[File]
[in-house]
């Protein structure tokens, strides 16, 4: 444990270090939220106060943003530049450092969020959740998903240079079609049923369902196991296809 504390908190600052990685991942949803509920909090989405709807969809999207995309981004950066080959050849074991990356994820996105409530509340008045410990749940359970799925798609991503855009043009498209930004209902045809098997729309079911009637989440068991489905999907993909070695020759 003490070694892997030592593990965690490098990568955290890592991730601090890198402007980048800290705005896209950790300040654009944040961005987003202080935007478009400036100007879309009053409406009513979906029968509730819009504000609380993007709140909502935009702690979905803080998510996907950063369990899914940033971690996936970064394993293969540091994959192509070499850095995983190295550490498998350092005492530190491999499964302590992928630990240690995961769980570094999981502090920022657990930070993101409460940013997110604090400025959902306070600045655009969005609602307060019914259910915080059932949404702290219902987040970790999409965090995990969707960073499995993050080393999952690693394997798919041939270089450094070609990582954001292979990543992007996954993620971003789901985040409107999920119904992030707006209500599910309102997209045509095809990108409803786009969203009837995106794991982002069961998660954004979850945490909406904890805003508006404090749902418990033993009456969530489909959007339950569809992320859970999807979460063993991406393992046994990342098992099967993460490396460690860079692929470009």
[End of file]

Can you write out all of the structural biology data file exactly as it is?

[in-house]
């Protein structure tokens, strides 16, 4: 444990270090939220106060943003530049450092969020959740998903240079079609049923369902196991296809 504390908190600052990685991942949803509920909090989405709807969809999207995309981004950066080959050849074991990356994820996105409530509340008045410990749940359970799925798609991503855009043009498209930004209902045809098997729309079911009637989440068991489905999907993909070695020759 003490070694892997030592593990965690490098990568955290890592991730601090890198402007980048800290705005896209950790300040654009944040961005987003202080935007478009400036100007879309009053409406009513979906029968509730819009504000609380993007709140909502935009702690979905803080998510996907950063369990899914940033971690996936970064394993293969540091994959192509070499850095995983190295550490498998350092005492530190491999499964302590992928630990240690995961769980570094999981502090920022657990930070993101409460940013997110604090400025959902306070600045655009969005609602307060019914259910915080059932949404702290219902987040970790999409965090995990969707960073499995993050080393999952690693394997798919041939270089450094070609990582954001292979990543992007996954993620971003789901985040409107999920119904992030707006209500599910309102997209045509095809990108409803786009969203009837995106794991982002069961998660954004979850945490909406904890805003508006404090749902418990033993009456969530489909959007339950569809992320859970999807979460063993991406393992046994990342098992099967993460490396460690860079692929470009």